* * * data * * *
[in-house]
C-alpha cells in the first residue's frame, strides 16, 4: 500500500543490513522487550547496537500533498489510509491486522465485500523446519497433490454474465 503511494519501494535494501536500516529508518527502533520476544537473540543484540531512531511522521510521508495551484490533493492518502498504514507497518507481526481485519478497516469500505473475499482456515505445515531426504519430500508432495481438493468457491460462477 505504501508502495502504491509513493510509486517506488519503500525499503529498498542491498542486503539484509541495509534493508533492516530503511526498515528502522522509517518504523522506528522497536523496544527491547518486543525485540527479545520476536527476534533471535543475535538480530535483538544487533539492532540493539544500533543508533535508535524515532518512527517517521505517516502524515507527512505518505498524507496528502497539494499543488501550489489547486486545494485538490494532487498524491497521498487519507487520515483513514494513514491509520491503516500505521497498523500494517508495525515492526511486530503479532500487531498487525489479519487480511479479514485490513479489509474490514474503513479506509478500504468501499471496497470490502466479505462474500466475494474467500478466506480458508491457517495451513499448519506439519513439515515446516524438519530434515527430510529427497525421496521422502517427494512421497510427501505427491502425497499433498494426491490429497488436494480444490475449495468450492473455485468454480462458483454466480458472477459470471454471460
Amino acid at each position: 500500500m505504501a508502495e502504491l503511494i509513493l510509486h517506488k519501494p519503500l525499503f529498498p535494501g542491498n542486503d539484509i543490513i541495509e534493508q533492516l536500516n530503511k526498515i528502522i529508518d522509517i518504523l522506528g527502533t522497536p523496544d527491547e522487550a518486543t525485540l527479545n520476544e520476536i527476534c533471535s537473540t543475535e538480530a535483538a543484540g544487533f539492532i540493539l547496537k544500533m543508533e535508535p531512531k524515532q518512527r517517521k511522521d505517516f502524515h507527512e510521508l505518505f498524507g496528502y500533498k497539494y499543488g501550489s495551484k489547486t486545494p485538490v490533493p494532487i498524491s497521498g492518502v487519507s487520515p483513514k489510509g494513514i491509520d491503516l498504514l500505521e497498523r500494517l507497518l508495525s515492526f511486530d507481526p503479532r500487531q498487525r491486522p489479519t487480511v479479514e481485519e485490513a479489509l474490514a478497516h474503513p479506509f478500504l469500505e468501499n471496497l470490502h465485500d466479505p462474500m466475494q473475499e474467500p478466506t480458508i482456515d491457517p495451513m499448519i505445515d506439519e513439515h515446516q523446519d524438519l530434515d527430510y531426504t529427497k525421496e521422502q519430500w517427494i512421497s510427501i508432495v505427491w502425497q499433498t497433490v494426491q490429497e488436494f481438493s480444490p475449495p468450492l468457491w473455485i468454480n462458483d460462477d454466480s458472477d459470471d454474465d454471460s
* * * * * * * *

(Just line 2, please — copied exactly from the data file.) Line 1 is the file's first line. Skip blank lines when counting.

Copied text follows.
C-alpha cells in the first residue's frame, strides 16, 4: 500500500543490513522487550547496537500533498489510509491486522465485500523446519497433490454474465 503511494519501494535494501536500516529508518527502533520476544537473540543484540531512531511522521510521508495551484490533493492518502498504514507497518507481526481485519478497516469500505473475499482456515505445515531426504519430500508432495481438493468457491460462477 505504501508502495502504491509513493510509486517506488519503500525499503529498498542491498542486503539484509541495509534493508533492516530503511526498515528502522522509517518504523522506528522497536523496544527491547518486543525485540527479545520476536527476534533471535543475535538480530535483538544487533539492532540493539544500533543508533535508535524515532518512527517517521505517516502524515507527512505518505498524507496528502497539494499543488501550489489547486486545494485538490494532487498524491497521498487519507487520515483513514494513514491509520491503516500505521497498523500494517508495525515492526511486530503479532500487531498487525489479519487480511479479514485490513479489509474490514474503513479506509478500504468501499471496497470490502466479505462474500466475494474467500478466506480458508491457517495451513499448519506439519513439515515446516524438519530434515527430510529427497525421496521422502517427494512421497510427501505427491502425497499433498494426491490429497488436494480444490475449495468450492473455485468454480462458483454466480458472477459470471454471460